The examples and perspective in this article deal primarily with the United States and do not represent a worldwide view of the subject. (June 2021)
Secondary poverty is a description of poverty referring to those living below the poverty line whose income was sufficient for them to live above the line, but was spent on things other than the necessities of life.
The National Anti-Gambling League, which was founded in 1890, condemned the lottery as a cause of secondary poverty. More recently, the sociologist Gerda Reith stated that the lottery exploited working classes, which see it as one of the sole avenues for liberation from oppression. Reith stated that governments use the lottery as a means to increase their revenue and called it an "extra form of taxation".
Indeed, people in the low-income brackets (2.8%) spend a higher percentage of their household income on games of chance than people in higher income brackets (0.5%). That is important since the risk of gambling related harm increases significantly when more than 1% of gross family income is spent on gambling activities. The additional risk of gambling for those in a lower-income bracket warrants further attention with the expansion of government-operated gambling throughout Canada, especially since increased rates of problem gambling prevalence are linked to enhanced accessibility and availability. Problem gambling can be defined as difficulties in limiting money and/or time spent on the activity, which leads to problems for the gambler and others. According to Hahmann and Matheson (n.d.), two life events can lead to homelessness: significant job loss and problem gambling.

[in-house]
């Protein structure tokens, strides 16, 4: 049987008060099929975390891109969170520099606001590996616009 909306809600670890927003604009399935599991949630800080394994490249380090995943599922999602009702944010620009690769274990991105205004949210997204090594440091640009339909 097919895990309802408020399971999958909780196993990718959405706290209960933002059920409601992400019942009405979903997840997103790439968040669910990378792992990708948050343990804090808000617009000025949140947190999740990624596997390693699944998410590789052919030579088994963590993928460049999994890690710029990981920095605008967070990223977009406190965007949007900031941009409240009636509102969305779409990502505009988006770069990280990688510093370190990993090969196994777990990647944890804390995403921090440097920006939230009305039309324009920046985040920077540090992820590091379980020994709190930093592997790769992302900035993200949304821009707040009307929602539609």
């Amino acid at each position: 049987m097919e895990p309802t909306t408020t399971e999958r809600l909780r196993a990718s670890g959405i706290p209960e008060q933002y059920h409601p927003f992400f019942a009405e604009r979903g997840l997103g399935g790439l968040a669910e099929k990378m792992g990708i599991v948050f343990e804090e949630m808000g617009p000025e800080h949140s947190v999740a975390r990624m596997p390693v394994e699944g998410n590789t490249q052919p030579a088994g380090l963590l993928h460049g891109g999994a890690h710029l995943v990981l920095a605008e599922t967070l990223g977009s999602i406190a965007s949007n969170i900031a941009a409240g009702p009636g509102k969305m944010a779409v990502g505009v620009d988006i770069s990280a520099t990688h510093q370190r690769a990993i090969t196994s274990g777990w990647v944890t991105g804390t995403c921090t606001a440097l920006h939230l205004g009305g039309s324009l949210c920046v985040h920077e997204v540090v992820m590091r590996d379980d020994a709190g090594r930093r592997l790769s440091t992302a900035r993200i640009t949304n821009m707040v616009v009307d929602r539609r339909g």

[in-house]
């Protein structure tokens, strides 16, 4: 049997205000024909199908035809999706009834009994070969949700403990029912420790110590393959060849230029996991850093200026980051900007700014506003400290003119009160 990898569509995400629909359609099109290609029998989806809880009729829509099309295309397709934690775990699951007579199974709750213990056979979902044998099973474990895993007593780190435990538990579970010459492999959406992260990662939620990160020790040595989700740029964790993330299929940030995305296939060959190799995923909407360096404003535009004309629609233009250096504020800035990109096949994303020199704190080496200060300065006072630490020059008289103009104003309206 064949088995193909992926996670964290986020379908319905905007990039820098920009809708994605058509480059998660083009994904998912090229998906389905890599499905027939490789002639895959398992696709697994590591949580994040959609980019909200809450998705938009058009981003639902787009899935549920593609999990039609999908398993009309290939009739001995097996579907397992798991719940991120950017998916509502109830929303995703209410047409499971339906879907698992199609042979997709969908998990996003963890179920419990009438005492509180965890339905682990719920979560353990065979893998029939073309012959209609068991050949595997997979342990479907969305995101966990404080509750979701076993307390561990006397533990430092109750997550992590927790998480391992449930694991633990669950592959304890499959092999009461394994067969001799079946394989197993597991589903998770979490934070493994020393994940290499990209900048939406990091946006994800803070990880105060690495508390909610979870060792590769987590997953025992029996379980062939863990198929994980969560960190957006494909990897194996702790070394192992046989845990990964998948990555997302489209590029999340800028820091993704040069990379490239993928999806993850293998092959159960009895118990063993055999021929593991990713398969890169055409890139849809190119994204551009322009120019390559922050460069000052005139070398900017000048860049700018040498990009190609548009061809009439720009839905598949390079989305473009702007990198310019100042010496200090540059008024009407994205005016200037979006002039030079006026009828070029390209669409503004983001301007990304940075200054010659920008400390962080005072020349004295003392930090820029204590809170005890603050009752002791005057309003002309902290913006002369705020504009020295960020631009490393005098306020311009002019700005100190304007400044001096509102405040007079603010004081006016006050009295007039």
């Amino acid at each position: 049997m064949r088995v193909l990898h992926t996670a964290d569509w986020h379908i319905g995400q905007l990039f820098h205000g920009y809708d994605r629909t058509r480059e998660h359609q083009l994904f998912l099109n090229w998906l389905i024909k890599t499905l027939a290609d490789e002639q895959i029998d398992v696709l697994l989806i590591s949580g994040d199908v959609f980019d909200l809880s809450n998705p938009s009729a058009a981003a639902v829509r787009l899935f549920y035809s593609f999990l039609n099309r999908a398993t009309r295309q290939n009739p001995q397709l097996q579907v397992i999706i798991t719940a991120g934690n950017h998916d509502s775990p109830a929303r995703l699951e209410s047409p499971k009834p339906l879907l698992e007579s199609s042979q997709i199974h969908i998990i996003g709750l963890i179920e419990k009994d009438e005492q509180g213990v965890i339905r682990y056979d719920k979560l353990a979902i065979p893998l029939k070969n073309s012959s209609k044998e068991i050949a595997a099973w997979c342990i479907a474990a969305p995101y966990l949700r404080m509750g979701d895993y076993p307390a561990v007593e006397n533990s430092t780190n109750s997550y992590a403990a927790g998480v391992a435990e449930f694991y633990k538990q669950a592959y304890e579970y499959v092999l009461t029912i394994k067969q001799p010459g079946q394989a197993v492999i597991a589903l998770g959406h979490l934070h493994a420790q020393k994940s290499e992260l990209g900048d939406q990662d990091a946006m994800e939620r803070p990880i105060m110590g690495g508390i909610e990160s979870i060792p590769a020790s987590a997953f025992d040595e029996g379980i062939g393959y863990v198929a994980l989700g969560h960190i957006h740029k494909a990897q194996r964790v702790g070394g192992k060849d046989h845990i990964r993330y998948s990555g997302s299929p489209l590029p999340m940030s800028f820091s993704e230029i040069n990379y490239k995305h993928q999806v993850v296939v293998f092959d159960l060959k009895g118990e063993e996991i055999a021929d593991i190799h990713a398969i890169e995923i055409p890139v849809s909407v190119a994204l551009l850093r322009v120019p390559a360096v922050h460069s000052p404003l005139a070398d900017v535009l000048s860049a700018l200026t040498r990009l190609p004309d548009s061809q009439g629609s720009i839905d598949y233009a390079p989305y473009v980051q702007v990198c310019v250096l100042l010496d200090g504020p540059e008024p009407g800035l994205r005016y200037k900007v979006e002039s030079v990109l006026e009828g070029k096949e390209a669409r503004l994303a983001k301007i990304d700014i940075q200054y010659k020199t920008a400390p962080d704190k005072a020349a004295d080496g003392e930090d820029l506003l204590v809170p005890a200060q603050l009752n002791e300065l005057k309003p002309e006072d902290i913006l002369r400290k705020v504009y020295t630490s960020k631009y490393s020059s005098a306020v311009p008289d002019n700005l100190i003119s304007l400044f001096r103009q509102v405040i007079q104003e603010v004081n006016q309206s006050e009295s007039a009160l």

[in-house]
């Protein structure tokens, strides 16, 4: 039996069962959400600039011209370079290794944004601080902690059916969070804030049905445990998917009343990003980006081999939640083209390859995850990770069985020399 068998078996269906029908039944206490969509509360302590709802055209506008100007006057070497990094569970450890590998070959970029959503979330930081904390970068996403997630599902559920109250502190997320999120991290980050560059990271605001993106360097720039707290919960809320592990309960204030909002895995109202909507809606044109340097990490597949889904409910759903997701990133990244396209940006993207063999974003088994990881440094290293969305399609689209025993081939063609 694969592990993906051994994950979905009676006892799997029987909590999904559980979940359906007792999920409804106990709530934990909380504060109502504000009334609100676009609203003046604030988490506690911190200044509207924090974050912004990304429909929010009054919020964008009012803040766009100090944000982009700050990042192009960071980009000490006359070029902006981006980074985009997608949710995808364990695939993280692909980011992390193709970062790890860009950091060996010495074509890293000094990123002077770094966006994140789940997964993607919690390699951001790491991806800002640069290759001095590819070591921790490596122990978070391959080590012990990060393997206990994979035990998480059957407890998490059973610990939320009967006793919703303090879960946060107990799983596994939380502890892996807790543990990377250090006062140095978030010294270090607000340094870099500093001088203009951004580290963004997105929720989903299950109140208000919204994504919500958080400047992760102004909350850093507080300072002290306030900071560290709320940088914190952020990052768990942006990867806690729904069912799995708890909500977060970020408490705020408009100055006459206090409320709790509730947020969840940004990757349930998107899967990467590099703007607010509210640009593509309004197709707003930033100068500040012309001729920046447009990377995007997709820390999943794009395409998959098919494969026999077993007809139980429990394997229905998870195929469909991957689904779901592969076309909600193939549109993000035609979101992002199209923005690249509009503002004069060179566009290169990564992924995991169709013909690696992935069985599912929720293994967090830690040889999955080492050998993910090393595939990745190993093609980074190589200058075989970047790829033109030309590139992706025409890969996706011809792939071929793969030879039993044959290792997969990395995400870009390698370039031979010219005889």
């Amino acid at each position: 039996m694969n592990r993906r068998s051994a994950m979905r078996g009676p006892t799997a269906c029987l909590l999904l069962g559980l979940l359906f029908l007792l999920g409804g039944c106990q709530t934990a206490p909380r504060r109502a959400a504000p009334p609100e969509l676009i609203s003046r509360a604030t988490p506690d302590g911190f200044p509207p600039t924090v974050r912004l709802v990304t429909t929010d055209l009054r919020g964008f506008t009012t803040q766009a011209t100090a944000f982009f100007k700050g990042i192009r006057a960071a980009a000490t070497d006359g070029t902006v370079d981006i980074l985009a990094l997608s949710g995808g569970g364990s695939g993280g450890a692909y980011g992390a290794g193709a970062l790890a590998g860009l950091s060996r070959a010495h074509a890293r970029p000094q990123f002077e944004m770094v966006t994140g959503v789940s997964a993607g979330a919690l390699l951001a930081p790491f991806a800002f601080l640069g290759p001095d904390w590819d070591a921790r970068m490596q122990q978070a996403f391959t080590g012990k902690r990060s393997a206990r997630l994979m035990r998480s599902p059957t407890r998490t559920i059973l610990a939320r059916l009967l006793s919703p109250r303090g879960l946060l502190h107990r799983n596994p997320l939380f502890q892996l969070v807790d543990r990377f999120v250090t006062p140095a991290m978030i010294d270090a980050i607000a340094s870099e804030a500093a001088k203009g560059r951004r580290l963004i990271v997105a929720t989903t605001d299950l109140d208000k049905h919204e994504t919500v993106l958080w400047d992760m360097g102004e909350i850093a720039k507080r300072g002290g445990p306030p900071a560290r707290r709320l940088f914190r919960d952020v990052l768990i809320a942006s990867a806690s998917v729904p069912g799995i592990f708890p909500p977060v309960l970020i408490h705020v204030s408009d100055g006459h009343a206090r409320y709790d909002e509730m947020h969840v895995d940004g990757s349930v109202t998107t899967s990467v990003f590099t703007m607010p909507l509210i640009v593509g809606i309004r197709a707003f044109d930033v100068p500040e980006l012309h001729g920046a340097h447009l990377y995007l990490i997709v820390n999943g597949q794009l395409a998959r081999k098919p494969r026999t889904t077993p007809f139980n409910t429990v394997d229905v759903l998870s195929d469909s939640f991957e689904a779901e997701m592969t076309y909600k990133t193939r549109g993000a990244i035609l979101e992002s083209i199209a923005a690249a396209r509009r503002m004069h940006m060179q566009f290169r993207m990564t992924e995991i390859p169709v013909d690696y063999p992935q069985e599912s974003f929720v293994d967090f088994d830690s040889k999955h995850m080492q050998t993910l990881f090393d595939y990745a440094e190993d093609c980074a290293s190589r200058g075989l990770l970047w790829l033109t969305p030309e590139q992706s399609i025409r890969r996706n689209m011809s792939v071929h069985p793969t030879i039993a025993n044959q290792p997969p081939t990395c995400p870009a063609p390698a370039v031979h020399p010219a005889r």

In the United States, "14 percent of Americans' incomes are spent on cigarettes, rounding out to roughly one-seventh of their total income."
"Data from 2003 estimates 26% of the homeless population were drug abusers."
"A survey from 2007 notes that 23% of unemployed persons had used cocaine at least once."